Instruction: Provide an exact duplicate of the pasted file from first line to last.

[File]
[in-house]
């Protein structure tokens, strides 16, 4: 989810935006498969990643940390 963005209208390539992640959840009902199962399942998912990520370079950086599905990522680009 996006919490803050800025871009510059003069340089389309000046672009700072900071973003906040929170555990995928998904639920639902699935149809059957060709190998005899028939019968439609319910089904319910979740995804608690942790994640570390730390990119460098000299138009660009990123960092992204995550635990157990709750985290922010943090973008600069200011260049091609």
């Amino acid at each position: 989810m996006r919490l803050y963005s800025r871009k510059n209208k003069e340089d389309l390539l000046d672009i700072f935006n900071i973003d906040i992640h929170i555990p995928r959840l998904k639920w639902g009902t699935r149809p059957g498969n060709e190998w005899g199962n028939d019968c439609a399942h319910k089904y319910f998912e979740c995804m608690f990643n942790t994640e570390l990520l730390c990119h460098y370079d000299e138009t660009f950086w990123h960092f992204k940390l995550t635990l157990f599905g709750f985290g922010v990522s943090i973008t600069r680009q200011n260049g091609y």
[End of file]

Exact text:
[in-house]
């Protein structure tokens, strides 16, 4: 989810935006498969990643940390 963005209208390539992640959840009902199962399942998912990520370079950086599905990522680009 996006919490803050800025871009510059003069340089389309000046672009700072900071973003906040929170555990995928998904639920639902699935149809059957060709190998005899028939019968439609319910089904319910979740995804608690942790994640570390730390990119460098000299138009660009990123960092992204995550635990157990709750985290922010943090973008600069200011260049091609």
């Amino acid at each position: 989810m996006r919490l803050y963005s800025r871009k510059n209208k003069e340089d389309l390539l000046d672009i700072f935006n900071i973003d906040i992640h929170i555990p995928r959840l998904k639920w639902g009902t699935r149809p059957g498969n060709e190998w005899g199962n028939d019968c439609a399942h319910k089904y319910f998912e979740c995804m608690f990643n942790t994640e570390l990520l730390c990119h460098y370079d000299e138009t660009f950086w990123h960092f992204k940390l995550t635990l157990f599905g709750f985290g922010v990522s943090i973008t600069r680009q200011n260049g091609y």